PlayMakers’ 'Three Sisters' honors Chekhov with an adapted script
Experiencing disappointment in life is universally relevant. PlayMakers Repertory Company’s production of Chekhov’s “Three Sisters” acknowledges this, and honors the play’s theatrical history.
This is the final weekend for the PlayMakers production. Its last show is this Sunday, Feb. 7.
PlayMakers’ production captures the complexity of the characters’ relationships and the pain of unmet expectations. These complex relationships center on the Prozorov sisters, Olga, Masha, and Irina; their brother, Andrei, and his wife, Natalya; their romantic interests; and small town friendships.
The characters’ unraveling lives were beautifully reflected in the evolution of the set, designed by Alexis Distler. What begins as an elegant home full of warm wooden surfaces and bouquets of flowers ends as a nearly empty stage with only a piano and a bare, wooden house frame. The small Russian town empties so much that it echoes, suggesting the sisters’ empty future. A reoccurring ticking of a clock reminds the characters of their worst fears — that they will soon forget and be forgotten and that their lives are meaningless — and a featured cello connected and dramatized scenes.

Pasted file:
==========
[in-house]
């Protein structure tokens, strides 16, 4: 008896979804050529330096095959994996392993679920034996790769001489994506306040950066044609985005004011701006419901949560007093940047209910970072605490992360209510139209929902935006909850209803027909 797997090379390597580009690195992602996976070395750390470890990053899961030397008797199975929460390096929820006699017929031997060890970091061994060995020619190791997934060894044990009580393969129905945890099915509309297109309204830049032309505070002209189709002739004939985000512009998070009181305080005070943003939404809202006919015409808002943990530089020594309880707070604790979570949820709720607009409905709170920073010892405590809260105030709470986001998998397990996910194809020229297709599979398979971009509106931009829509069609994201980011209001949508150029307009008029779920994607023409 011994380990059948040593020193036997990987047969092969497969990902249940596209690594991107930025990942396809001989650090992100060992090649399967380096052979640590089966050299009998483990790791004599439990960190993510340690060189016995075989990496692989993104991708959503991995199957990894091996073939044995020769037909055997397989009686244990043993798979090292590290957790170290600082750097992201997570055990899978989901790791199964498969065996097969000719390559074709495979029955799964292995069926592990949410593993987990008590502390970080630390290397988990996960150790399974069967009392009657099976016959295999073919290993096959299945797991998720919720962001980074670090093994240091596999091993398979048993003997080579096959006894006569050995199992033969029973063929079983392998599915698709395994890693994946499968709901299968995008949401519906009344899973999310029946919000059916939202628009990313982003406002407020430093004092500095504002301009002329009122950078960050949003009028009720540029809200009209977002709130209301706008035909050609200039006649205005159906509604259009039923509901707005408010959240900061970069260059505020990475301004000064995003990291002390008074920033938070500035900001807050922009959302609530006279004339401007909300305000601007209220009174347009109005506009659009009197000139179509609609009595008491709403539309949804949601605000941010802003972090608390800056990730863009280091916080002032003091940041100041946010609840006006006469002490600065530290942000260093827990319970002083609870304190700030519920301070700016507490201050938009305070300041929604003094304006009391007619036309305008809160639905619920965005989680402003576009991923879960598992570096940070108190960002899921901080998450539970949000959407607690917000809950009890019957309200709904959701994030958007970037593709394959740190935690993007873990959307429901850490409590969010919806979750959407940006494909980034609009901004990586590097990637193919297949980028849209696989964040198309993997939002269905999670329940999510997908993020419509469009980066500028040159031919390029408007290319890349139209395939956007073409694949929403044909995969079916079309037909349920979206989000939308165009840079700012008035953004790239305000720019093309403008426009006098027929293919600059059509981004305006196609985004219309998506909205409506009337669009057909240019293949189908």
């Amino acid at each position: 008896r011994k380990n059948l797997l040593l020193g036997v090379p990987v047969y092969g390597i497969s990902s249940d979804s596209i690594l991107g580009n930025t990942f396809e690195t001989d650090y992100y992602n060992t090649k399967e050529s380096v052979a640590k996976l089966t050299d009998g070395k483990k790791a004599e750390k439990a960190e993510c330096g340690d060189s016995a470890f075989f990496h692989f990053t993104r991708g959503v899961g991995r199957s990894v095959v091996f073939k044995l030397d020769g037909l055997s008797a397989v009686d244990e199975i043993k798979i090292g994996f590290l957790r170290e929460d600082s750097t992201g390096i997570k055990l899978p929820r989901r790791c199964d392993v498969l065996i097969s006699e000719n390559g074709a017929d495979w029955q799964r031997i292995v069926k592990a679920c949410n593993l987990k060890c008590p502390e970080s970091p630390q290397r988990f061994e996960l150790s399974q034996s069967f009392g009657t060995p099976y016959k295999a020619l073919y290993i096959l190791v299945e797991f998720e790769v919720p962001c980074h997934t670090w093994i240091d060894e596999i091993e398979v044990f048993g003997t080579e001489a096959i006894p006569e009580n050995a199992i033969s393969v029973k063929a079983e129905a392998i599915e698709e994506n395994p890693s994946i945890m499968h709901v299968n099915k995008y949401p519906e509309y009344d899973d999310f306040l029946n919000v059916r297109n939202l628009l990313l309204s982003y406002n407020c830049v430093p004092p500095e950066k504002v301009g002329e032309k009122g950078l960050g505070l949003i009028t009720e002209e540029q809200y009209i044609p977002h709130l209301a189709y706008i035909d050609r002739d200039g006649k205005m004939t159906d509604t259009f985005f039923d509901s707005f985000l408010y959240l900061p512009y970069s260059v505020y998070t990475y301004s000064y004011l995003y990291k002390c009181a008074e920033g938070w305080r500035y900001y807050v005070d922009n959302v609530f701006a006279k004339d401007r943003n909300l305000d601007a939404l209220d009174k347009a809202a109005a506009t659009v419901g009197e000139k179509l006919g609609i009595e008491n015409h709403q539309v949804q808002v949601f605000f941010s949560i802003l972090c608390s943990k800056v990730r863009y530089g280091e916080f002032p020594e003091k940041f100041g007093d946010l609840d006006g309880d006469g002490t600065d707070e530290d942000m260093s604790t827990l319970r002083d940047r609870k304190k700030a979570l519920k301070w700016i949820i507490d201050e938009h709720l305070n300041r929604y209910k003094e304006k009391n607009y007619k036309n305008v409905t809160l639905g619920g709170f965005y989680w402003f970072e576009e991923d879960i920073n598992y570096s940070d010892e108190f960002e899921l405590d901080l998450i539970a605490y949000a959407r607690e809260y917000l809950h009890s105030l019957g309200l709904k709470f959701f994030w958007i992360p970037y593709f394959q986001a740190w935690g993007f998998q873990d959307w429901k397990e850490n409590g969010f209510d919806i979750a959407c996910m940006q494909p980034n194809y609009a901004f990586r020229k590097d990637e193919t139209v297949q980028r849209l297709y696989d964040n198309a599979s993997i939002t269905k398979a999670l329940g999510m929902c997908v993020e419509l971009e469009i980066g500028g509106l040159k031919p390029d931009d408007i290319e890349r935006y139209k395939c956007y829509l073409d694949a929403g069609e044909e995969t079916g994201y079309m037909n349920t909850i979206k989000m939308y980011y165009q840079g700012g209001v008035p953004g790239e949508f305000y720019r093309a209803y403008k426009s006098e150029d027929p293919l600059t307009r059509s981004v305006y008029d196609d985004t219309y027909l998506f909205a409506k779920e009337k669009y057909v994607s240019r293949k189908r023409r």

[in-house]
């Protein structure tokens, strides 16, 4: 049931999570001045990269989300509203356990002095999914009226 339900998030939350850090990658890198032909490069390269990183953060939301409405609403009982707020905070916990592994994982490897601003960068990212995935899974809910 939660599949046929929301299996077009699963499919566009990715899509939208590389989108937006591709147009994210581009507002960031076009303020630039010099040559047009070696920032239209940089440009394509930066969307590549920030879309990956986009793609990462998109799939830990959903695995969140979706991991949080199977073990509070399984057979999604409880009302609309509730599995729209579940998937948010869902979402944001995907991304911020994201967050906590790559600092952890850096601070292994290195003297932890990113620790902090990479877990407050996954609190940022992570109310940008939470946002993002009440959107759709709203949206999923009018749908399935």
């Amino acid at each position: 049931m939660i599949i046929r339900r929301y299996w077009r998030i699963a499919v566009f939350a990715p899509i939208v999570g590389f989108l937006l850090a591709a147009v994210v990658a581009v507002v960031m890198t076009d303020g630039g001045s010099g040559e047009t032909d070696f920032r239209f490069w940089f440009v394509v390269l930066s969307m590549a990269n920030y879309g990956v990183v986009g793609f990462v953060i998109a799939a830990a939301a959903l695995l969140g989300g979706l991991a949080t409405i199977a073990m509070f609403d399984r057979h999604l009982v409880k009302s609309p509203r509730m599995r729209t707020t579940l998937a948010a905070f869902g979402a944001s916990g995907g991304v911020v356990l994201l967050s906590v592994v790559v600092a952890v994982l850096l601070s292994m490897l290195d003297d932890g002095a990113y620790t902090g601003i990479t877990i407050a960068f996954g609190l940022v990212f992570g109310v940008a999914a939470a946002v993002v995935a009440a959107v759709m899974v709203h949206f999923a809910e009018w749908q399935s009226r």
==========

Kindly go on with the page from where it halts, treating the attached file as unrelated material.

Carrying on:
Though a modified script, adapted by Libby Appel, the production is still Chekhov’s story of limiting social structures and a crumbling Russian family. The actors, directed by the new producing artistic director Vivienne Benesch, allow their characters to dwindle and suffer, and the performances are professional and engaging.
Notably, Allison Altman’s Irina becomes a woman in the production, transitioning from a whimsical 20-year-old to a working woman, worn after only four years. Arielle Yoder portrays Masha with realism and an air of a frustrated modern woman, and Marinda Anderson’s Olga is grounded and sympathetic. As Andrei, Benjamin Curns also accomplishes a successful arc from the idolized brother to a foundationless, debt-acquiring family embarrassment. This is thanks to Natalya, performed by Carey Cox, who is unassuming and then meticulously invasive. Joshua David Robinson was also captivating and thorough as Aleksander, and Daniel Pearce performed the optimistic, wordy Fyodor well.
Though dealing with Chekov’s intricacies, the production dragged a bit at the end, but the play’s themes were still successfully conveyed. An emphasis on sisterhood bonds and the philosophizing of work was difficult to miss in the production. But perhaps the production is best summed up with Idina’s line: “Where did my life go?”
The production is undoubtedly Chekhov’s world, but it is also a reminder to take advantage of life and not allow it to pass without noticing.
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